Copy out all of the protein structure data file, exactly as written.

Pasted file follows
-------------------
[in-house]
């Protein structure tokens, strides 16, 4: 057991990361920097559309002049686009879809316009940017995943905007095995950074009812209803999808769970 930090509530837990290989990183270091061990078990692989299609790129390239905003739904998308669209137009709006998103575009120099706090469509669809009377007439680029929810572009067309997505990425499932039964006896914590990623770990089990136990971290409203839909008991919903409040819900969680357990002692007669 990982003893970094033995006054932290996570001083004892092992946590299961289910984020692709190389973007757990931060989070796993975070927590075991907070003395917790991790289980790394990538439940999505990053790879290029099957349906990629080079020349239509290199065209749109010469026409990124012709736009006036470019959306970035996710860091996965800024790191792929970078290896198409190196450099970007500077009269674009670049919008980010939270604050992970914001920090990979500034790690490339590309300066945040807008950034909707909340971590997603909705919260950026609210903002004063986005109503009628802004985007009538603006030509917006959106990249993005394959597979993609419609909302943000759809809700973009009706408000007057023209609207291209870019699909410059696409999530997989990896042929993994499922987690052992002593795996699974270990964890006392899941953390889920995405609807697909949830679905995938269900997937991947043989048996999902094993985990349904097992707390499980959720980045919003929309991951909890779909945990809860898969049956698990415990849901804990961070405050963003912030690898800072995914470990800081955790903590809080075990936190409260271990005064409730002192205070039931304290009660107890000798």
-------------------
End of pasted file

[in-house]
């Protein structure tokens, strides 16, 4: 057991990361920097559309002049686009879809316009940017995943905007095995950074009812209803999808769970 930090509530837990290989990183270091061990078990692989299609790129390239905003739904998308669209137009709006998103575009120099706090469509669809009377007439680029929810572009067309997505990425499932039964006896914590990623770990089990136990971290409203839909008991919903409040819900969680357990002692007669 990982003893970094033995006054932290996570001083004892092992946590299961289910984020692709190389973007757990931060989070796993975070927590075991907070003395917790991790289980790394990538439940999505990053790879290029099957349906990629080079020349239509290199065209749109010469026409990124012709736009006036470019959306970035996710860091996965800024790191792929970078290896198409190196450099970007500077009269674009670049919008980010939270604050992970914001920090990979500034790690490339590309300066945040807008950034909707909340971590997603909705919260950026609210903002004063986005109503009628802004985007009538603006030509917006959106990249993005394959597979993609419609909302943000759809809700973009009706408000007057023209609207291209870019699909410059696409999530997989990896042929993994499922987690052992002593795996699974270990964890006392899941953390889920995405609807697909949830679905995938269900997937991947043989048996999902094993985990349904097992707390499980959720980045919003929309991951909890779909945990809860898969049956698990415990849901804990961070405050963003912030690898800072995914470990800081955790903590809080075990936190409260271990005064409730002192205070039931304290009660107890000798």